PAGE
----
The orange-faced humanoid nodded at his companion and they dashed off to join the melee at the dock. Molly peered out the door, watching them go. She knew that Corellia’s famous legion of heroes led a dangerous life, but just once she’d like to taste a little danger of her own.
“I’m down to check barrels, girl,” Dalomar groused. "If the pirates get to close… show 'em your ugly face. That’d scare anybody off."
Molly bit back her retort and grunted at his departing backside. She really hated him more every day.

After a few moments alone, a crash and commotion from the dockside drew Molly out of her resentful silence. She opened the door to see the Hou, urgently whispering something to a walking panda in a yellow sash. He motioned for the large beast to move, then turned to Molly.
“You use a sword before?”
“I… no? I’m pretty good with a mop?”
“Desperate times.” He handed Molly a small sword and tugged at her arm. She followed his quick pace down the gravel road to the quay, where three others she recognized were fighting toe to toe with a band of pirates. The blue-bearded man and his lady friend were in one of the brawls, along with - Molly had to blink twice to make sure she was actually seeing it - crabs as big as children, standing upright and wearing boots. They brandished formidable scimitars, and one seemed to have lost a limb somewhere along the way.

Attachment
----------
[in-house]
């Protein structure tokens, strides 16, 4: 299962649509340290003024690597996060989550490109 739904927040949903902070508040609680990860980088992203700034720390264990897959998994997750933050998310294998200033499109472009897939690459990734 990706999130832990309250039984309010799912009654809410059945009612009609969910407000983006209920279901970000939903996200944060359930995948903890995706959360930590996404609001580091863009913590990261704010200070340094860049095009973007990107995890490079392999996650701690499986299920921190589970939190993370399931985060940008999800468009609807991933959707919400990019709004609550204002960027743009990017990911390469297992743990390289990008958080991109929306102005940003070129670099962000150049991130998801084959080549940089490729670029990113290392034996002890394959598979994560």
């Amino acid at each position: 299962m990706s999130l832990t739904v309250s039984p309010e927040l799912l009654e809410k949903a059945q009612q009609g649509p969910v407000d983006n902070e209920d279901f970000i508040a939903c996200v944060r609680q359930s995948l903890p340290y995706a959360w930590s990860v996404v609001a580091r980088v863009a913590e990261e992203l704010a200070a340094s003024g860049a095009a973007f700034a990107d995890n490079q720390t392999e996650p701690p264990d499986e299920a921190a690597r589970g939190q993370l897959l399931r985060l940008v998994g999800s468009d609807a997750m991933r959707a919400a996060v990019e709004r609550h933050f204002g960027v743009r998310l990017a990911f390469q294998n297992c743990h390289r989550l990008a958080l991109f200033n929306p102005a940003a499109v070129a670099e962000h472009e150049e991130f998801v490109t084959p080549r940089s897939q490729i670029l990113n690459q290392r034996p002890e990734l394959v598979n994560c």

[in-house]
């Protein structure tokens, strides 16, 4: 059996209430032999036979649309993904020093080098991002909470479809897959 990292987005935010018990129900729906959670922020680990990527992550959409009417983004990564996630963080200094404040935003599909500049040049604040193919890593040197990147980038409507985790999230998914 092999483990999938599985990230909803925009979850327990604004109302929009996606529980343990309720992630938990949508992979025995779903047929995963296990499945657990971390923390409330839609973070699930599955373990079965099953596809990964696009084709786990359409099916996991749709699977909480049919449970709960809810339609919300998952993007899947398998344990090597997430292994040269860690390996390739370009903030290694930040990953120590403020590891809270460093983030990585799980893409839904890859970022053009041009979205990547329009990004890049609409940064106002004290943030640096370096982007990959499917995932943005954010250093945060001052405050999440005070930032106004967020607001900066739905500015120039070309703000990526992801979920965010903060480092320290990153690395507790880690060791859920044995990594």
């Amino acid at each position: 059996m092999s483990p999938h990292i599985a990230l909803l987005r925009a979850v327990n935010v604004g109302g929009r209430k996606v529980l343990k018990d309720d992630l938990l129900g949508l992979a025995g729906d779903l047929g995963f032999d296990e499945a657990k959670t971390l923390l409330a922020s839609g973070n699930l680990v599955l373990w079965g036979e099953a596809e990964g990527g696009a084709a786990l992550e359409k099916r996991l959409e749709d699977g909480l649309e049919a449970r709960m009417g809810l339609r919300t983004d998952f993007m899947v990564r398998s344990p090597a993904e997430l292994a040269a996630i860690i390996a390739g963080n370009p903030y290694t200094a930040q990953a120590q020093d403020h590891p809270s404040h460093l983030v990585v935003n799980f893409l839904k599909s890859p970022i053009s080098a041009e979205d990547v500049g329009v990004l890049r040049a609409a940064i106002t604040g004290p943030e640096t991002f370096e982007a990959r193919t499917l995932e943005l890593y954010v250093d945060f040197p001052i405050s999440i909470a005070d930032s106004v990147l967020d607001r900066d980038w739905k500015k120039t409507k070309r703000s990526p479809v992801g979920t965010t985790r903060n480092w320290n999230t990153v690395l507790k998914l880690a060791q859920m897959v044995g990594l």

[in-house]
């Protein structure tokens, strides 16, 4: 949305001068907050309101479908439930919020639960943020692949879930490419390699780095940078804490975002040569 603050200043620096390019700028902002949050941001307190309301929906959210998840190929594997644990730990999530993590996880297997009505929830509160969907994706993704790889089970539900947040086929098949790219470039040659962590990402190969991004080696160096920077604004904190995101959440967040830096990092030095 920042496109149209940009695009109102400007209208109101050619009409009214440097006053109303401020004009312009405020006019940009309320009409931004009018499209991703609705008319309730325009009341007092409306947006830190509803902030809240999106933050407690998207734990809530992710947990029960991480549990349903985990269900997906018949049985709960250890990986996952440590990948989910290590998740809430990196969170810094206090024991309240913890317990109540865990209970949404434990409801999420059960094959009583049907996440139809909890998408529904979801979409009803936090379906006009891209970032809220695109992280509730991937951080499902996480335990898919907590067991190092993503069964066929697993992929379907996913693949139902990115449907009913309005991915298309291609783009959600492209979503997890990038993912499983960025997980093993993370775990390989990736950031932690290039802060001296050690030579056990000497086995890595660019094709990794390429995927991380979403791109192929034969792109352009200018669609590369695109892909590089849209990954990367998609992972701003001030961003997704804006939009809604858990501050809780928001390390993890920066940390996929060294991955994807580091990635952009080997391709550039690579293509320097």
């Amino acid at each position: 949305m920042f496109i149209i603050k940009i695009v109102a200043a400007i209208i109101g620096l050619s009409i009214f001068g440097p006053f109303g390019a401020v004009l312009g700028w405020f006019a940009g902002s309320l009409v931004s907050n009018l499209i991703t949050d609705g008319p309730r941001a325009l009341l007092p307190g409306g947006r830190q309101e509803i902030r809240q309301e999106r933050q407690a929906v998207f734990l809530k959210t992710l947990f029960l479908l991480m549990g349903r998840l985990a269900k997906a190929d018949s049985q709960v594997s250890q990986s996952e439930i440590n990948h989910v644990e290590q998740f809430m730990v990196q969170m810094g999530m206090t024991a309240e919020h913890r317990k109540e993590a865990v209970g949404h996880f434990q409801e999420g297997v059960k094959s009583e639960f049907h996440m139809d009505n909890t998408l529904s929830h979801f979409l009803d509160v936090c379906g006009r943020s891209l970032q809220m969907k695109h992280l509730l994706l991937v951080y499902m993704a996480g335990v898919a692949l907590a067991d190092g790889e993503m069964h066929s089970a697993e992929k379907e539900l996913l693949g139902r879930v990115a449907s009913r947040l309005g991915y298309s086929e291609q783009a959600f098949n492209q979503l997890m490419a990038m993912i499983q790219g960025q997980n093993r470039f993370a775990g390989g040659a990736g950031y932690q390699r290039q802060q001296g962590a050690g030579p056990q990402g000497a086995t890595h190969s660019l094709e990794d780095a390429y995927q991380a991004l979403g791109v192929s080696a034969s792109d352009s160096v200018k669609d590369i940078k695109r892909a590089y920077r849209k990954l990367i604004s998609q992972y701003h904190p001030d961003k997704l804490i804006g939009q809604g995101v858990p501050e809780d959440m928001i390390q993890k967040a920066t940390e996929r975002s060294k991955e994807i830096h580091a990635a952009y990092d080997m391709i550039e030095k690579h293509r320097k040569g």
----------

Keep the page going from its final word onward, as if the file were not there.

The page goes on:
“C’mon!” Hou shouted, “The town needs you!” He leapt into battle, tearing at one of the crab creatures with both hands.
Molly held the sword in her hand and wanted to be useful, but suddenly realized she had no idea what she was doing. These people, the town, the Silver Sail - it hit her with a start how much she really didn’t give a ■■■■ if they lived or died. This wasn’t her town, these weren’t her people. All her life she’d just followed orders and done what she was told, but here she realized she really didn’t want to do that anymore.
A soldier in a green tunic bumped against her as he dove past, and started to apologize when he realized he knew her from the bar.
“You should go back to the bar, miss, this isn’t safe…” She half nodded and half ignored him as he joined the swirling melee, as Molly considered the storm swirling within her own heart. These people - should she defend them? The town? What had the town ever done for her?
There was a sudden, keening noise and all the action seemed to freeze. Molly looked up to see the pirate woman, the one from the bar, standing tall and singing. Her voice had a stunning effect on the town’s defenders who stood briefly paralyzed and disoriented before shaking it off to rejoin the fight. Such power!